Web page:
networking

Raspberry Pi (or another device) suddenly not getting a DHCP address?

Tonight, after I made a couple changes to my wired in-house Gigabit network (I recently added a few Cat6 runs after moving my main Wireless router—in this case an AirPort Extreme base station), I noticed the Raspberry Pi webserver that was hosting www.pidramble.com wasn't reachable over the network, and Server Check.in started reporting an outage.

I have that particular device set using a DHCP Reservation based on it's MAC address, and it's been working like a champ for over a year. So something was strange, since I hadn't made any networking configuration changes on the Pi itself in a few months, nor had I unplugged it at all in the past month.

Setup a FOSCAM WiFi camera directly connected to a Mac via Ethernet

I have two FOSCAM WiFi IP cameras set up in my house (in addition to an outdoor Arlo I use for security purposes), and generally all three of these cameras give a reliable connection and work without much intervention.

Recently, however, one of the FOSCAM cameras decided to stop connecting to the wireless network. I needed to get access to the camera via the wired interface, but I didn't want to have to bring the camera all the way to where my wired networking drops were located, because it's in a bit of an inconvenient area of the basement in the midst of some cleanup we're doing.

So I plugged the FOSCAM directly into my Mac's USB 3.0 ethernet adapter, and got blinky lights... but couldn't connect to the camera because it's wired connection is configured to use DHCP by default, and there's no Bonjour/zeroconf configuration.

To get around this and directly connect to the camera, I did the following:

SSH into a Raspberry Pi with only a network cable using OS X's 'Internet Sharing'

Recently, I found myself in a situation where I had to connect to a Raspberry Pi to set it up for a presentation, but I did not have:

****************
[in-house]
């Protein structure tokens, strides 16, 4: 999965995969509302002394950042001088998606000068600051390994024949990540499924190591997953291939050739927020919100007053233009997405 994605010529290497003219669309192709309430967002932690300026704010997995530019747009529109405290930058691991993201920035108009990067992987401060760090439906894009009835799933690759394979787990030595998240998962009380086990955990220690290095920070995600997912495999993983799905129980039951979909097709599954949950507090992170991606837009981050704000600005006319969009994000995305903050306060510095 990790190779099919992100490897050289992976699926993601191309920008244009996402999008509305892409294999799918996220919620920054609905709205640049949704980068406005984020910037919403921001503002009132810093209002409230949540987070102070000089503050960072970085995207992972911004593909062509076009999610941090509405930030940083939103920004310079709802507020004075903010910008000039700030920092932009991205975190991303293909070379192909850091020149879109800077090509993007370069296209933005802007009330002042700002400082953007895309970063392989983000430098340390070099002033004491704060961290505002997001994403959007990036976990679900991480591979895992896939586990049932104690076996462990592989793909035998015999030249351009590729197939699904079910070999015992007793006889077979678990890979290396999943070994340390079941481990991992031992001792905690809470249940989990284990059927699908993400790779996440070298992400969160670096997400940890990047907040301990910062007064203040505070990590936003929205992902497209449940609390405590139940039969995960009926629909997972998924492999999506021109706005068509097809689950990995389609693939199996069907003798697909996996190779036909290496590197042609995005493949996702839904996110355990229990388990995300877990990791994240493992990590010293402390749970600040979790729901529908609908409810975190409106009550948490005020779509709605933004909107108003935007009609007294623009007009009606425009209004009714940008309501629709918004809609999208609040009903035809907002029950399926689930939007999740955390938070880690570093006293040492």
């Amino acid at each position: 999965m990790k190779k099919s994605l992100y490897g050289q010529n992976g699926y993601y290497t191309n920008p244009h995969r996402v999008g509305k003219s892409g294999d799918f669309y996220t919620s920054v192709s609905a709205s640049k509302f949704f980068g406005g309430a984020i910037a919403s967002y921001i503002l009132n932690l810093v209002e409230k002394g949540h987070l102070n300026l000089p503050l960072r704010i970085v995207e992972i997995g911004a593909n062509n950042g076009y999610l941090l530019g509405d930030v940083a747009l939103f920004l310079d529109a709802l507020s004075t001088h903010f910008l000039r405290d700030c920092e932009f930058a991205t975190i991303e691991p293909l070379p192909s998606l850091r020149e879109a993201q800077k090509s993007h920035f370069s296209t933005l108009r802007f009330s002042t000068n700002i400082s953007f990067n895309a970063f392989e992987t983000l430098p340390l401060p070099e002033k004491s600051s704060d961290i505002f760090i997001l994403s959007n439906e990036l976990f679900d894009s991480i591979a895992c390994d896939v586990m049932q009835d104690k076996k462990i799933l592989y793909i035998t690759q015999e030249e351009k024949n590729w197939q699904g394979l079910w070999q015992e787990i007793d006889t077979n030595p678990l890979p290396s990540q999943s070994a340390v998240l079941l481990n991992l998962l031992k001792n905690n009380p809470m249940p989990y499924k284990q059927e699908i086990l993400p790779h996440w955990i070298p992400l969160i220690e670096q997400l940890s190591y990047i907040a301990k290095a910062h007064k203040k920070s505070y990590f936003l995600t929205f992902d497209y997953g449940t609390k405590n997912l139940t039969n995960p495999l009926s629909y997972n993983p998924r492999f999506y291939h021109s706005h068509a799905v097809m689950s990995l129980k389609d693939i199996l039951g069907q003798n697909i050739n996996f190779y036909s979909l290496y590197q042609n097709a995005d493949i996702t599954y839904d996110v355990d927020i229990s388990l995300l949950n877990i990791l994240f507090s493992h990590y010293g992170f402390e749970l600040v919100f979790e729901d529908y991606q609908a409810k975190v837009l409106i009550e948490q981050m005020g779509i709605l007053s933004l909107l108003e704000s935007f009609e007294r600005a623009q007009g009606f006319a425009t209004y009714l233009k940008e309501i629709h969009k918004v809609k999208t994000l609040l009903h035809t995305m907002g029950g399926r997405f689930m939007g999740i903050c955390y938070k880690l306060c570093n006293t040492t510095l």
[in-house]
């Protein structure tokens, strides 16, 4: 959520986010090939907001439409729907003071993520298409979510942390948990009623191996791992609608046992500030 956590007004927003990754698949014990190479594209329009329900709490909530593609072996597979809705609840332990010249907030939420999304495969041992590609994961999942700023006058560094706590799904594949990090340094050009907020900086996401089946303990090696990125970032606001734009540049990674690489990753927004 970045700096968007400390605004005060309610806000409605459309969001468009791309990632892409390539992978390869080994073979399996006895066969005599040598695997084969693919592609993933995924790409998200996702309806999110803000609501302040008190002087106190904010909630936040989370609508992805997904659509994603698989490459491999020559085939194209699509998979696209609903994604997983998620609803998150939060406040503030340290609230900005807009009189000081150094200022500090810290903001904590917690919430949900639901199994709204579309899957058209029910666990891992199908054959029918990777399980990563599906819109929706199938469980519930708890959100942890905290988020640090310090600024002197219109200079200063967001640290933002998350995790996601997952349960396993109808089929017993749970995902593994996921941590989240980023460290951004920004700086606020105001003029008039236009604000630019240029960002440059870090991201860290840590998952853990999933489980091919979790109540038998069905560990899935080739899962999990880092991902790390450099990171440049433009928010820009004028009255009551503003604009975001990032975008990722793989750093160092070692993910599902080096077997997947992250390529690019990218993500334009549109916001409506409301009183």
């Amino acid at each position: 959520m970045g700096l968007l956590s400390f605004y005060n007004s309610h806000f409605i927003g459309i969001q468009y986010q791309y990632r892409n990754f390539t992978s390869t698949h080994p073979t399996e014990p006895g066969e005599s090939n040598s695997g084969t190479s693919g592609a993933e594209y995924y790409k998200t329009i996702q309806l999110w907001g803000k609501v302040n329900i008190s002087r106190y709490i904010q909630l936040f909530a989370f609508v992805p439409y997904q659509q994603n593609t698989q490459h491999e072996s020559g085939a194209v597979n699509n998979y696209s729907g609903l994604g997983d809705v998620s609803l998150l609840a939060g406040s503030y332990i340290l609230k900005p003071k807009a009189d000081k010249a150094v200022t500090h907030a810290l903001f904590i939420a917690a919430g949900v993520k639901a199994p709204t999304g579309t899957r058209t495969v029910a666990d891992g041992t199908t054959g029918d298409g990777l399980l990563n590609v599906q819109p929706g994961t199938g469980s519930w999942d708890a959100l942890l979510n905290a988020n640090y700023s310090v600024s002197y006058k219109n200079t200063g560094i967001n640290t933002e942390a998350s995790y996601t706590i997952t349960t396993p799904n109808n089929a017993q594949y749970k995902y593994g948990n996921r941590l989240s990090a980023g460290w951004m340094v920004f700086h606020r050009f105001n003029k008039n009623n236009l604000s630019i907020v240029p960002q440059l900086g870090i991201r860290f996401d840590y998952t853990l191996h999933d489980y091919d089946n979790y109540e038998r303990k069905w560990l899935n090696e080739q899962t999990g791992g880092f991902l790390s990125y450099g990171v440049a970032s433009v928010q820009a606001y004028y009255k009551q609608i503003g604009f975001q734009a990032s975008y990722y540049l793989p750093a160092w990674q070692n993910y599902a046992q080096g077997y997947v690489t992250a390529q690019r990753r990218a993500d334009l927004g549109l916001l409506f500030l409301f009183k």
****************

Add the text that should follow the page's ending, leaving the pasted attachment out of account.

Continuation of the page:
• A keyboard and/or other input device to use to type anything into the Pi
  • An HDMI cable to connect the Pi to a display so I could view anything on the Pi
  • A microSD card reader so I could modify the contents of the Pi's microSD card

Because of this, none of the standard methods of setting a static IP address, reconfiguring the Pi's WiFi configuration, or logging in on the Pi itself to find it's IP address or set things up so I could connect over a local network would work.

I remembered that Mac OS X handily includes an 'Internet Sharing' feature, which sets up a bridged network interface so your Mac is effectively a router and DHCP server to any devices connected to the shared interface.

Setting a Static IP address with Raspbian Jessie Lite on the Raspberry Pi

In the midst of my work upgrading the Raspberry Pi Dramble to Raspbian Jessie Lite, I noticed one of the basic components of the architecture—static IP addresses for all the Raspberry Pis—was not working correctly anymore. My Ansible playbooks configured the /etc/network/interfaces file correctly, so it would define a static IP address for the eth0 interface (the built-in Ethernet port on the Pi):

auto lo

iface lo inet loopback

iface eth0 inet static
  address 10.0.1.60
  netmask 255.255.255.0
  gateway 10.0.1.1
  dns-nameservers 8.8.8.8 8.8.4.4

allow-hotplug wlan0
iface wlan0 inet manual
wpa-roam /etc/wpa_supplicant/wpa_supplicant.conf
iface default inet dhcp

In the past, with Raspbian Wheezy, everything worked fine, and the Pi would (after a reboot) use the static IP address 10.0.1.60.

Orange Pi Plus Setup, Benchmarks, and Initial Impressions

tl;dr: The Orange Pi Plus offers much better specs, and much better performance, than a similarly-priced Raspberry Pi. Unfortunately—and this is the case with most RPi competitors at this time—setup, hardware support, and the smaller repository of documentation and community knowledge narrow this board's appeal to enthusiasts willing to debug annoying setup and configuration issues on their own.